Prime Minister Hovik Abrahamian called a halt to the controversial construction of a new irrigation canal in Armenia over the weekend amid continuing protests by farmers fiercely opposed to it.
The Armenian government planned to divert water from a river that has long served as the main source of irrigation for farmers in Garni, a big village in the central Kotayk province. The water was supposed to be delivered to 12 villages in the southern Ararat province as part of a $37 million irrigation project.
The project mainly financed by a World Bank loan calls for a switch from pump-based to gravity irrigation in four agricultural regions of Armenia. Many Garni residents have opposed it from the outset, saying that the local river is already barely able to meet their needs for irrigation and drinking water. The villagers again blocked a highway passing through Garni on Friday in protest against the unfolding construction.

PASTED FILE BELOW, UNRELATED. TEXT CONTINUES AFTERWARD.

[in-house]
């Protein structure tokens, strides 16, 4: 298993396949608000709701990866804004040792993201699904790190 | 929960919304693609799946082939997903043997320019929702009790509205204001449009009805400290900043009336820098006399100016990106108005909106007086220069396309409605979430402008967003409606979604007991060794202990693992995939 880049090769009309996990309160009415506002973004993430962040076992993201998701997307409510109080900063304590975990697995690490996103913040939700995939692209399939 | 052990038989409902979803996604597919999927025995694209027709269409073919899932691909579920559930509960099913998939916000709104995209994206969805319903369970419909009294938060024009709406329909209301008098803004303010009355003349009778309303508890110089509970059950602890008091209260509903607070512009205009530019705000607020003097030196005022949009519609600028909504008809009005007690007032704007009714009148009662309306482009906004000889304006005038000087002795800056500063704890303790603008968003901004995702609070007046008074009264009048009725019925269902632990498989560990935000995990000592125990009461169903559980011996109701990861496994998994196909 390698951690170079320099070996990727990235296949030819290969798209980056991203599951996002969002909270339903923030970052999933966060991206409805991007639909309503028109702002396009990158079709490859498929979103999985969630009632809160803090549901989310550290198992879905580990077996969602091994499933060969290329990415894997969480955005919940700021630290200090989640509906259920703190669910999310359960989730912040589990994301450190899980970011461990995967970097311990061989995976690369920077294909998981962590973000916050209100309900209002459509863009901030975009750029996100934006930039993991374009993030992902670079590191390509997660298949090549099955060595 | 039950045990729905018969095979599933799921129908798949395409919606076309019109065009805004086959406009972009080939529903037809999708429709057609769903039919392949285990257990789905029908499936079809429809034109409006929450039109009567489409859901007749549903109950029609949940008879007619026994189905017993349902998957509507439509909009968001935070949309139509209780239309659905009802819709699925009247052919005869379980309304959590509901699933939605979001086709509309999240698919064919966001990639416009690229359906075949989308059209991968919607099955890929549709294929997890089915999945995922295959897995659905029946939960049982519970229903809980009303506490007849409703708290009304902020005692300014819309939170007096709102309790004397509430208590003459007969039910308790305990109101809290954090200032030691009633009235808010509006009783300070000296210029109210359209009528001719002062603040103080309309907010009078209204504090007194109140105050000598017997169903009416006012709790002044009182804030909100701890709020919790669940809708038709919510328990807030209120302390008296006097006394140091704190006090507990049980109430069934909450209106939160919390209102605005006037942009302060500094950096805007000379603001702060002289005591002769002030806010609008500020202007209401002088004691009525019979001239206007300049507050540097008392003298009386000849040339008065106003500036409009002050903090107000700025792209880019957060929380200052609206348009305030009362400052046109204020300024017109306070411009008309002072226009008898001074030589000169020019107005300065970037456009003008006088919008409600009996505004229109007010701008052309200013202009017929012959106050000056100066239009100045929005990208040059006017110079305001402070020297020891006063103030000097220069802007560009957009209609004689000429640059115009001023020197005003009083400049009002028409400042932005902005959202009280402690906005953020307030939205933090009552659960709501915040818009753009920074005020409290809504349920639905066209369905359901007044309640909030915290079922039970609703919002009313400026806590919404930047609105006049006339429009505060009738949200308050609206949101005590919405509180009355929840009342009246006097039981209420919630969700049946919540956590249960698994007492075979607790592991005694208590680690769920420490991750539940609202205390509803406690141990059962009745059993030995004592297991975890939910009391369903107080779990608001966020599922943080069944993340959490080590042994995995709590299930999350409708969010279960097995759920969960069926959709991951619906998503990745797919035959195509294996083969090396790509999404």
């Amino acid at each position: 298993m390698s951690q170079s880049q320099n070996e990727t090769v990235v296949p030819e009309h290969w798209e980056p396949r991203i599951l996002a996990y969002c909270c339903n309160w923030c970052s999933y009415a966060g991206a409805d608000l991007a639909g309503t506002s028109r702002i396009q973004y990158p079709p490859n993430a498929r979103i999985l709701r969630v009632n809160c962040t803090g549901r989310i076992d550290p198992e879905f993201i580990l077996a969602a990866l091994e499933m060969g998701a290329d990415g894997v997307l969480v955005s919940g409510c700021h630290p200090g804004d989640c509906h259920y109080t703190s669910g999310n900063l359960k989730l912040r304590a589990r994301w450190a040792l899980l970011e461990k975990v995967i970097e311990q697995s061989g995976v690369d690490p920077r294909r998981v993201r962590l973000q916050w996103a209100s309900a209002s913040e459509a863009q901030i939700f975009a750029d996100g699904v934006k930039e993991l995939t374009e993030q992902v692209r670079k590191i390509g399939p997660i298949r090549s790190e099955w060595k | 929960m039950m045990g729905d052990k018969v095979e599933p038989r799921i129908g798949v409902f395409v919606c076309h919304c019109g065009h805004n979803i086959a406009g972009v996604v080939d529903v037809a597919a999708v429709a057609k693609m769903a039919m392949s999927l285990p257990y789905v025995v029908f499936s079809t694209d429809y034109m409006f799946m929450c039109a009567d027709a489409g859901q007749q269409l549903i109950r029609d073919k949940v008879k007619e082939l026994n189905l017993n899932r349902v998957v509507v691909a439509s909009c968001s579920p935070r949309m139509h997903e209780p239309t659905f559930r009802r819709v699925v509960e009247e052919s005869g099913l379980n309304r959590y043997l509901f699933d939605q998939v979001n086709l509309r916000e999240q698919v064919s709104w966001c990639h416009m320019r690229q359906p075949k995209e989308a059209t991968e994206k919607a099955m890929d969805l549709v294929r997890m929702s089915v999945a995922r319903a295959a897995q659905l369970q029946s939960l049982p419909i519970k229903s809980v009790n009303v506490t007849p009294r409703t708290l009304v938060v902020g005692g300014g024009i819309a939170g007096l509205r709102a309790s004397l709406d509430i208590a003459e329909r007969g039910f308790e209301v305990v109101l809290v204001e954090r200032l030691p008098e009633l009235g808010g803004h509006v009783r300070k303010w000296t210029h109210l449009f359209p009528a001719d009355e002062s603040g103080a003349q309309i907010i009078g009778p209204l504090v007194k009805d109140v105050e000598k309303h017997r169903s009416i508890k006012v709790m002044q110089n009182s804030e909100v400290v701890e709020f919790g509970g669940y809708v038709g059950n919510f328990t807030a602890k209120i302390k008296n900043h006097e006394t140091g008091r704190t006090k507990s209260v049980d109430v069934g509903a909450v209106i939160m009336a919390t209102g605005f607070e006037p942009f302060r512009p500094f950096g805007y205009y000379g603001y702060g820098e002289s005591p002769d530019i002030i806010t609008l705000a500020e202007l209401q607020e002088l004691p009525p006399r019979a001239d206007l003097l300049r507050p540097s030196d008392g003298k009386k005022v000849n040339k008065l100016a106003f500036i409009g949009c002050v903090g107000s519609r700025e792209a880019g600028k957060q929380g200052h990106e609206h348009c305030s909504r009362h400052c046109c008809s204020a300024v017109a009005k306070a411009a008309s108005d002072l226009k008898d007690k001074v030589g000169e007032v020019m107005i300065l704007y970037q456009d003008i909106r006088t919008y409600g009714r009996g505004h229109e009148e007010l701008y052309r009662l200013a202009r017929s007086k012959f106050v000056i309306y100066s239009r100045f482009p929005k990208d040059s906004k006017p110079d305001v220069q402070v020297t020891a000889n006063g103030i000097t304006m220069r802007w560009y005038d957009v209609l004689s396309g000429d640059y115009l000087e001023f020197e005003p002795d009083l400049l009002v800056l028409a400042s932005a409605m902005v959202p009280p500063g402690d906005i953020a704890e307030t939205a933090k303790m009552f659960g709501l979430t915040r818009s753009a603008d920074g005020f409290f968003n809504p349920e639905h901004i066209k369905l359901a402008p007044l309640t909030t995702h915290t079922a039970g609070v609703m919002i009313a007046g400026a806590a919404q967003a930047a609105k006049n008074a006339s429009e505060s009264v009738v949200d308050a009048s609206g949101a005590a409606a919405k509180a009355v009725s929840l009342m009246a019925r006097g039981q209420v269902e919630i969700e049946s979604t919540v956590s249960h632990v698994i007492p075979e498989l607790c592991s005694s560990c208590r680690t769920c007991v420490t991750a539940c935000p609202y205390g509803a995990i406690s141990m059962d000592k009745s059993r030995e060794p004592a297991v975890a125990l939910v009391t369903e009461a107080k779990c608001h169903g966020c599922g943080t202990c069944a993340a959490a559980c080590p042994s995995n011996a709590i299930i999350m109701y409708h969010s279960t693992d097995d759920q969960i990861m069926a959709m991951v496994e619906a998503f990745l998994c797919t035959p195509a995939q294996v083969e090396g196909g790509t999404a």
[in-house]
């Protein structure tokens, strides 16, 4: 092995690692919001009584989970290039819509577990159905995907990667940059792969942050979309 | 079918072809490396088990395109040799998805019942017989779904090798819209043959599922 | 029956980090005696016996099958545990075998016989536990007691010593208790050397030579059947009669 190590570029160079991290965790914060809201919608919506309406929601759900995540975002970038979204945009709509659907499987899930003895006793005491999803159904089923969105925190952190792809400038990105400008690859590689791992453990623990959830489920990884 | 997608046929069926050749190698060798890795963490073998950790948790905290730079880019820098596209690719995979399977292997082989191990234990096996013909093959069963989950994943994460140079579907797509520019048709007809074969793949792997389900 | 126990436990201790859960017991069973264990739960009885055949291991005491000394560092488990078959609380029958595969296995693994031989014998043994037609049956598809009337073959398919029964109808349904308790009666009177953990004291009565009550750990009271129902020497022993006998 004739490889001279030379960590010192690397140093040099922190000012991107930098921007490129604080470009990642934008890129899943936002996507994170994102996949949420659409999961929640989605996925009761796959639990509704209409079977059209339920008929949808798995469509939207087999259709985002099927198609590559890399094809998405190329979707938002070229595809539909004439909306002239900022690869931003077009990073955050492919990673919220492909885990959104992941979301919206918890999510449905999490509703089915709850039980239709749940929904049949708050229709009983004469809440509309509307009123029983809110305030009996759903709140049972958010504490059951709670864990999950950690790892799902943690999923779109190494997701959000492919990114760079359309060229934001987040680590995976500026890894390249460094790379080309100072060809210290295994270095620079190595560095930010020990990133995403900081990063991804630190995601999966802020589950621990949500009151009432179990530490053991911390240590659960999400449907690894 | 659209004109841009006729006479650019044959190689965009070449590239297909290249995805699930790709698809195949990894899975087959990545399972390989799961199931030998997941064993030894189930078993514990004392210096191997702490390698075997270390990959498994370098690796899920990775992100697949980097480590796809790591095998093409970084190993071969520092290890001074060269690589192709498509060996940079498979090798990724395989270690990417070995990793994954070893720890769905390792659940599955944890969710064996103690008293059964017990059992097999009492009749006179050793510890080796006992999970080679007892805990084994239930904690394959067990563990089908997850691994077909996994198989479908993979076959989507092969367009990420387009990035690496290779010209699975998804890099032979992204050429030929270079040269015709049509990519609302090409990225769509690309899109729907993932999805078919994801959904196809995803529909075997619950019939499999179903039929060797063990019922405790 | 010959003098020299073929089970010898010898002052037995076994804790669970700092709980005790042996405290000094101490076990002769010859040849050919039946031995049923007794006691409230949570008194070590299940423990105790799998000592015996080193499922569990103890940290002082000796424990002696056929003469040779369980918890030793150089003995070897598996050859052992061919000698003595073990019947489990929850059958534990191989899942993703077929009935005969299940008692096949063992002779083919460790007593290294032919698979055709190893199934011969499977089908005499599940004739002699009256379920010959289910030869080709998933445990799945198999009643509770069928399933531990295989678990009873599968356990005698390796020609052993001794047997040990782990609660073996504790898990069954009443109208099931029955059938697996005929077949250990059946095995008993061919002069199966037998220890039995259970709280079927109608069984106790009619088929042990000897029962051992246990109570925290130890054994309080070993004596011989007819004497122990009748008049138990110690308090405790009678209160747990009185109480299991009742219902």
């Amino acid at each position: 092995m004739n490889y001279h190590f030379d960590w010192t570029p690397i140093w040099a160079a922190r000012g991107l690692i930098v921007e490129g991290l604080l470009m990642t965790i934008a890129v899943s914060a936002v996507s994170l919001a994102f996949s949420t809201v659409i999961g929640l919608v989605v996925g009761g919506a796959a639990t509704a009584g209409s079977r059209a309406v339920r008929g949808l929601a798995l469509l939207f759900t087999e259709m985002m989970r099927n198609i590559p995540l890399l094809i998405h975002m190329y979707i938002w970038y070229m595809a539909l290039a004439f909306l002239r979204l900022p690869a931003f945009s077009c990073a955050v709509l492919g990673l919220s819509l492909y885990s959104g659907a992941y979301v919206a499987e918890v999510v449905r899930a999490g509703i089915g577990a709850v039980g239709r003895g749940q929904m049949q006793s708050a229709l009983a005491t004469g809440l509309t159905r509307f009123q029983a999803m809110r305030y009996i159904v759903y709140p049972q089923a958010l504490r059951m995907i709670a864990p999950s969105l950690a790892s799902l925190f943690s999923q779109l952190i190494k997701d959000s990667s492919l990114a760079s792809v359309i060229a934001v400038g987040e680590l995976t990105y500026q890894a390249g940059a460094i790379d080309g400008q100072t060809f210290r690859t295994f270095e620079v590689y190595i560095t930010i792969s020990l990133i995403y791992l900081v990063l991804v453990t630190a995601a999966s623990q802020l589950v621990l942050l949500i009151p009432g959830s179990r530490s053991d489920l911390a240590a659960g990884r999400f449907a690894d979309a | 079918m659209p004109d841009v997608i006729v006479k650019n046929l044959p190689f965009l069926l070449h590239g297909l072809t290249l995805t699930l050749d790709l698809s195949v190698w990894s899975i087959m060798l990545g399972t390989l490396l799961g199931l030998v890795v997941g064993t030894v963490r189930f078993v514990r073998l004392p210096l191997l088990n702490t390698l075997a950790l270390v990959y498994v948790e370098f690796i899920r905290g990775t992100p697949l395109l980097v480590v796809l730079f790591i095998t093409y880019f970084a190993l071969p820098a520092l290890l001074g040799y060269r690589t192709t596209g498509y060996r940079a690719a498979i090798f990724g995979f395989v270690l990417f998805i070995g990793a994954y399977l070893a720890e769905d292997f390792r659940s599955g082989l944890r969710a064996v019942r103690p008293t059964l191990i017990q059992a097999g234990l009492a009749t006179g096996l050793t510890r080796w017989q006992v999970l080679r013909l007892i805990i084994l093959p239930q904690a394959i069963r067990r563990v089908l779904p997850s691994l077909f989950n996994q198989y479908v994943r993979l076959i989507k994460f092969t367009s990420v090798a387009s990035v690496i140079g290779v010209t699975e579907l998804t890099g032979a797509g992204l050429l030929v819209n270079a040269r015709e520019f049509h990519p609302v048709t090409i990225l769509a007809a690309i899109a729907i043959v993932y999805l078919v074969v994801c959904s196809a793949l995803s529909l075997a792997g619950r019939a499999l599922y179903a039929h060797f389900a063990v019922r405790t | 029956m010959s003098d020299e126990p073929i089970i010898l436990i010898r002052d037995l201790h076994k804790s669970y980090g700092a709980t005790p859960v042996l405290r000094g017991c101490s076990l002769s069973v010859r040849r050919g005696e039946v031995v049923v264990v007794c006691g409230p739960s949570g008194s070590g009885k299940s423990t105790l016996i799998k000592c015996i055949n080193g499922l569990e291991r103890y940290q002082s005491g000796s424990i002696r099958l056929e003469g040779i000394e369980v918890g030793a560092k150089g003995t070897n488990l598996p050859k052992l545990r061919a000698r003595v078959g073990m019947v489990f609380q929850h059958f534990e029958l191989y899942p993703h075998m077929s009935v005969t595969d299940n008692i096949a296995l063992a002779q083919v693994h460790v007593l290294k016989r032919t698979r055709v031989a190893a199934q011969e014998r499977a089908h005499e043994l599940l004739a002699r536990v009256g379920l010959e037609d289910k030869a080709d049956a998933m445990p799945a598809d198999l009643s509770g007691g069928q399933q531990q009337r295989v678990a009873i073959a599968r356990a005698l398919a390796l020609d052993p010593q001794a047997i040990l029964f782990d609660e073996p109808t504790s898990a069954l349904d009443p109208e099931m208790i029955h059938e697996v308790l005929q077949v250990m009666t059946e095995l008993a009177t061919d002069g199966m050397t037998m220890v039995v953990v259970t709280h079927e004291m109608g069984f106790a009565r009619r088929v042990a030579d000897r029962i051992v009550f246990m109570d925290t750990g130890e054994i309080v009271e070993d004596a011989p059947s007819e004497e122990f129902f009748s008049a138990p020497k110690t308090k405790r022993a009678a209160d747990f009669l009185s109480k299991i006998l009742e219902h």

Abrahamian and senior government officials were greeted with whistles and “Cancel!” chants as they visited the site of the protest on Saturday. “We are going to stop the construction and remove the construction equipment,” the prime minister told the protesters at the end of a tense 40-minute conversation with them.
Tension eased dramatically after the announcement, with one of the villagers inviting Abrahamian into his house and serving homemade yogurt to the high-ranking guest. The incredulous protesters reopened the highway to traffic only an hour later, after another appeal from Abrahamian.
“I’ve been here for two hours,” an irritated Abrahamian told them. “Why aren’t you unblocking the road?”
“If a prime minister promises something and doesn’t deliver, he has no right to be prime minister,” he said, insisting that the government will not go ahead with the Garni project.